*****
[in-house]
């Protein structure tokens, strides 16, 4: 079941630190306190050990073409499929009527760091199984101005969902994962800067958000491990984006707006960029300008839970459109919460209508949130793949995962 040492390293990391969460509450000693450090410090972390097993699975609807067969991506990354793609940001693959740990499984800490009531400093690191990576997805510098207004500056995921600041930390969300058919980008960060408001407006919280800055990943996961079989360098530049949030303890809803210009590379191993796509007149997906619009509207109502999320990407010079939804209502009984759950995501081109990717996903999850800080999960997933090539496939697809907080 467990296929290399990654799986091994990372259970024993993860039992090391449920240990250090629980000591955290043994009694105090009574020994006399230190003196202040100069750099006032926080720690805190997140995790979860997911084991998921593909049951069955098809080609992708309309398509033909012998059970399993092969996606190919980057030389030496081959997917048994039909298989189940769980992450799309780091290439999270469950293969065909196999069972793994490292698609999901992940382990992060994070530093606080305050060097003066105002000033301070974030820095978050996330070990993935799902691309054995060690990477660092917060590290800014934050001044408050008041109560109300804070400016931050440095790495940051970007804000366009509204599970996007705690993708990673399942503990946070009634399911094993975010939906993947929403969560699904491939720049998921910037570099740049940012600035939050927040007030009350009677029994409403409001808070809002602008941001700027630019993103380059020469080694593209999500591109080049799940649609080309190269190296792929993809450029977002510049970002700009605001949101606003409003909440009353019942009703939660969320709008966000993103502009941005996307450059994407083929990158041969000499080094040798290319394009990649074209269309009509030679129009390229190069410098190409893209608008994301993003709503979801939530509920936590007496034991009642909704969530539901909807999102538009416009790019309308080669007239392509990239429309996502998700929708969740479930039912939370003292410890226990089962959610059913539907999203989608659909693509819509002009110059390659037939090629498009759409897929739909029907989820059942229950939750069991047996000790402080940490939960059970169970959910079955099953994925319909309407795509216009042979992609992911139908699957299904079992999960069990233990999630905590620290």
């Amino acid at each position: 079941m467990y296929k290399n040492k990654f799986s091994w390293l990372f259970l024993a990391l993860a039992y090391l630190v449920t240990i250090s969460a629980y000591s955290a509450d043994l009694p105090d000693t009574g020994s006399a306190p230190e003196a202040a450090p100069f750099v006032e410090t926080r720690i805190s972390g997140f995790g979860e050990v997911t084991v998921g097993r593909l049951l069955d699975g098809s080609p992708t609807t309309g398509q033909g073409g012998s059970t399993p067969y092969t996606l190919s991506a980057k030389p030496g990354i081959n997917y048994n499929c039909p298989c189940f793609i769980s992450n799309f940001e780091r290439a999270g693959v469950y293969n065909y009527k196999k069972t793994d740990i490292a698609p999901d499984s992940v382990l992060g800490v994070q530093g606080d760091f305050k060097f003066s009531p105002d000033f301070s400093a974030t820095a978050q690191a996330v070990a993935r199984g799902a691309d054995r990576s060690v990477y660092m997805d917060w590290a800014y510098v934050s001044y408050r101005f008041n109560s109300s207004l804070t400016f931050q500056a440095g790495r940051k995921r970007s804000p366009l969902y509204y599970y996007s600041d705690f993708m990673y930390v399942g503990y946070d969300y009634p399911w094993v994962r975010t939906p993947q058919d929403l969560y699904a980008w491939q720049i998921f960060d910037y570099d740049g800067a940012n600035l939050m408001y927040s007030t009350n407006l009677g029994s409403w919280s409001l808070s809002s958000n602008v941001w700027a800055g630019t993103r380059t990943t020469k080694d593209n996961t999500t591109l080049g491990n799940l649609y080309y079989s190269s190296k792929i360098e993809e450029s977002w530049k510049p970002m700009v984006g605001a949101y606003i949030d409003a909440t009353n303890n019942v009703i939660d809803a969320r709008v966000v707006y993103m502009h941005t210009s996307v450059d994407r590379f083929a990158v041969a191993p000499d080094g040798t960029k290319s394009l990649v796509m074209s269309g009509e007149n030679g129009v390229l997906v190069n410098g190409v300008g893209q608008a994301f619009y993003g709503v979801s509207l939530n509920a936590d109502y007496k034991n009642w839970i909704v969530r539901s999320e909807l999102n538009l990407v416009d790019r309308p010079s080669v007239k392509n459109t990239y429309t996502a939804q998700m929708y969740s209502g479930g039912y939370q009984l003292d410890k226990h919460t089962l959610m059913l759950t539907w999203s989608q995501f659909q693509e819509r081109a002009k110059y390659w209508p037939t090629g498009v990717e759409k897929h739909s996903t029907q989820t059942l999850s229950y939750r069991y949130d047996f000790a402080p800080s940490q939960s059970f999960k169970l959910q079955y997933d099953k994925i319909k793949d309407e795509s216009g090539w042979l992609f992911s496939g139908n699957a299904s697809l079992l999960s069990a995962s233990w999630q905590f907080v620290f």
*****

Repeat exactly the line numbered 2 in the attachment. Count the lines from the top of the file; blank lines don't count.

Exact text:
């Protein structure tokens, strides 16, 4: 079941630190306190050990073409499929009527760091199984101005969902994962800067958000491990984006707006960029300008839970459109919460209508949130793949995962 040492390293990391969460509450000693450090410090972390097993699975609807067969991506990354793609940001693959740990499984800490009531400093690191990576997805510098207004500056995921600041930390969300058919980008960060408001407006919280800055990943996961079989360098530049949030303890809803210009590379191993796509007149997906619009509207109502999320990407010079939804209502009984759950995501081109990717996903999850800080999960997933090539496939697809907080 467990296929290399990654799986091994990372259970024993993860039992090391449920240990250090629980000591955290043994009694105090009574020994006399230190003196202040100069750099006032926080720690805190997140995790979860997911084991998921593909049951069955098809080609992708309309398509033909012998059970399993092969996606190919980057030389030496081959997917048994039909298989189940769980992450799309780091290439999270469950293969065909196999069972793994490292698609999901992940382990992060994070530093606080305050060097003066105002000033301070974030820095978050996330070990993935799902691309054995060690990477660092917060590290800014934050001044408050008041109560109300804070400016931050440095790495940051970007804000366009509204599970996007705690993708990673399942503990946070009634399911094993975010939906993947929403969560699904491939720049998921910037570099740049940012600035939050927040007030009350009677029994409403409001808070809002602008941001700027630019993103380059020469080694593209999500591109080049799940649609080309190269190296792929993809450029977002510049970002700009605001949101606003409003909440009353019942009703939660969320709008966000993103502009941005996307450059994407083929990158041969000499080094040798290319394009990649074209269309009509030679129009390229190069410098190409893209608008994301993003709503979801939530509920936590007496034991009642909704969530539901909807999102538009416009790019309308080669007239392509990239429309996502998700929708969740479930039912939370003292410890226990089962959610059913539907999203989608659909693509819509002009110059390659037939090629498009759409897929739909029907989820059942229950939750069991047996000790402080940490939960059970169970959910079955099953994925319909309407795509216009042979992609992911139908699957299904079992999960069990233990999630905590620290």